Responding to Sick or Injured Wildlife

Spotting an animal that appears sick or injured can be an upsetting experience. However, in most cases, wildlife should be left alone. Animals are often removed unnecessarily from the wild by well-meaning bystanders. This subjects them to increased stress, can create an overreliance on humans for food or shelter, and may decrease their likelihood of survival. In most cases, intervention is only justified if the animal shows clear signs of injury and/or you find young wildlife with a dead parent nearby. Please read below, adapted from the Massachusetts Division of Fisheries and Wildlife, to identify when and how you may want to contact a wildlife rehabber. You should never try to capture or transport a wild animal without professional guidance, and it is illegal to take an animal home to care for it or keep it as a pet.

Please note: Parker River National Wildlife Refuge does not employ licensed wildlife rehabilitators, and is unable to respond to most calls for sick or injured wildlife. In cases that involve rare or threatened species in distresson the refuge, biologists may be able to assist. However, we can never respond to calls for sick or injured wildlife located off the refuge property, nor can we accept sick or injured wildlife at our headquarters, gatehouse, or visitor center. A list of wildlife rehabbers can be located here.

Baby Animals

Young animals may appear helpless, but their best chance for survival is nearly always in the wild. Many young animals, including baby birds and fawns, are left alone for extended periods by their parents. Adults will not return to care for their young if people are nearby. Although baby animals often look weak, unsteady, or undernourished, this is a normal part of development. Never feed wildlife, as improper food can be especially dangerous for young animals with sensitive stomachs.


Turtles are surprisingly resilient! If you find a turtle with a minor injury, such as a hurt foot or minor shell damage, it's best to leave it alone to heal naturally. Major damage, such as large wounds or extensive shell damage, warrants contacting a veterinarian or wildlife rehabber who specializes in turtles. Take care of yourself first if you see a turtle crossing the road. Do not risk your own safety and that of other road users. Always take caution before entering the roadway and be aware of your surroundings. If you are able to safely move a turtle out of the road, always move it in the direction it was headed. Turtles know what resources they need, and may return to a dangerous crossing if relocated to an area that doesn't provide those resources. Placing the turtle in the direction it was heading increases the chances that the turtle will reach its desired destination.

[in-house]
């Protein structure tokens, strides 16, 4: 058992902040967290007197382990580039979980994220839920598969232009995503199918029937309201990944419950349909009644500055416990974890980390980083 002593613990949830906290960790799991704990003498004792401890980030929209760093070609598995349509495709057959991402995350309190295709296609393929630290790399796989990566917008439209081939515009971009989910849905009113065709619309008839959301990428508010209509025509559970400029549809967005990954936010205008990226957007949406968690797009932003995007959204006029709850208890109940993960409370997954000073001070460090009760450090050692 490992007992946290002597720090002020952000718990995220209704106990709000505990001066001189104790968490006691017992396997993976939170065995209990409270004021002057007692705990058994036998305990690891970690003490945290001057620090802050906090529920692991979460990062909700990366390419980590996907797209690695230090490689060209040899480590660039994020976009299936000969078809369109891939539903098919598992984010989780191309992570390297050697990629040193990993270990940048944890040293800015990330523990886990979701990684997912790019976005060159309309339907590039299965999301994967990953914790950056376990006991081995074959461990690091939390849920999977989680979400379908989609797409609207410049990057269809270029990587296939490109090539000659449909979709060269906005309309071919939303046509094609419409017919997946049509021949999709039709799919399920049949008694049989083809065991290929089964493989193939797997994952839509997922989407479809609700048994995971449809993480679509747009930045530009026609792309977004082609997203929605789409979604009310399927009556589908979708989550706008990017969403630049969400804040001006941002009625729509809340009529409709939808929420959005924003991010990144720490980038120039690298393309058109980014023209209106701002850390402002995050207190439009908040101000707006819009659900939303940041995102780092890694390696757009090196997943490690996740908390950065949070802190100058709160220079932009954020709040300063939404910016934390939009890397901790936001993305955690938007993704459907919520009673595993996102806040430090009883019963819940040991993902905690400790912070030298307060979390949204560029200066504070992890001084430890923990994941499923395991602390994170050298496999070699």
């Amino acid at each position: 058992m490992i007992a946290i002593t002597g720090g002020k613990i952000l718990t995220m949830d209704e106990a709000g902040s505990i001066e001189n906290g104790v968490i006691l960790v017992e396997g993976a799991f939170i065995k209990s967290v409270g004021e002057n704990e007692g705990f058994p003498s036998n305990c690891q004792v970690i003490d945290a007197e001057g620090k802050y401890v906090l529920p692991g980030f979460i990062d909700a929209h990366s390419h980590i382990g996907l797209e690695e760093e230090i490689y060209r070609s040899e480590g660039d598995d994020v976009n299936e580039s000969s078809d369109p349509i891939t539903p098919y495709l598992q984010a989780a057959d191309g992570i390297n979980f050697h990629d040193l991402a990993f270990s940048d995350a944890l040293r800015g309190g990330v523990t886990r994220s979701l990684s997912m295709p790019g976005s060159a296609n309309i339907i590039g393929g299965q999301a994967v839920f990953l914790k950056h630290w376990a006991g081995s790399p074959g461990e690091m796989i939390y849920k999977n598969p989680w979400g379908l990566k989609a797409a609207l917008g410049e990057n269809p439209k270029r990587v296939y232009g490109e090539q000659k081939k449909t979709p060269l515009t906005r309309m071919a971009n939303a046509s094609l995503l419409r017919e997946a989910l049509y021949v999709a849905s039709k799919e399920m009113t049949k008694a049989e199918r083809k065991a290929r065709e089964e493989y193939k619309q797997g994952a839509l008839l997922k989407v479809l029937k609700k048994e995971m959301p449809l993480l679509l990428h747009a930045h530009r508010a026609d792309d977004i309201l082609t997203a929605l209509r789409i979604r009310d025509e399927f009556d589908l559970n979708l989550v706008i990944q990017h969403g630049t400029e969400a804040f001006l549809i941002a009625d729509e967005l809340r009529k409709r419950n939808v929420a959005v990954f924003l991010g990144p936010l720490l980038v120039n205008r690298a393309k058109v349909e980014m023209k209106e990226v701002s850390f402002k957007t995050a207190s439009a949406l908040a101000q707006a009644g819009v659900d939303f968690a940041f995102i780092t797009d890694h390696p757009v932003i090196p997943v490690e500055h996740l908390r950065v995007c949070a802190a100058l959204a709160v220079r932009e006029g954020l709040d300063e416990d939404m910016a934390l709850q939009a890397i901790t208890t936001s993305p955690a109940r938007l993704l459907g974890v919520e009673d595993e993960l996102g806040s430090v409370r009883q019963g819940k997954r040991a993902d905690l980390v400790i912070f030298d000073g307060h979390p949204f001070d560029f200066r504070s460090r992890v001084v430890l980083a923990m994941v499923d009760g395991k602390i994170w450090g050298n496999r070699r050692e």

Sick or injured birds easily go into shock when disturbed, so it is important to avoid unnecessarily increasing stress. Birds that can still fly are unlikely to be captured successfully and have a greater chance of survival left in the wild. Adult birds that cannot fly or have clear evidence of an injury may be captured by a skilled rehabilitator if they believe treatment may be successful. Do not attempt to trap an injured bird before contacting a wildlife rehabilitator. Young birds, known as fledglings, may appear injured or sick while learning to master the art of flight. If they can hop, grasp, and move about, they should be left on the ground to work through this important developmental stage. A parent is almost always nearby. 

Bird feeders can be a hotspot for spreading disease. If you have a feeder in your yard, make sure you clean it regularly and remove the feeder for at least a week if you witness multiple sick birds at your feeder.

Please note: not all rehabbers can accept all species of bird. Federal permits are required for migratory birds, including raptors, songbirds, and waterfowl. Please make sure you have properly identified the bird in question and confirmed an appropriate wildlife rehabber is available to accept the bird before intervening.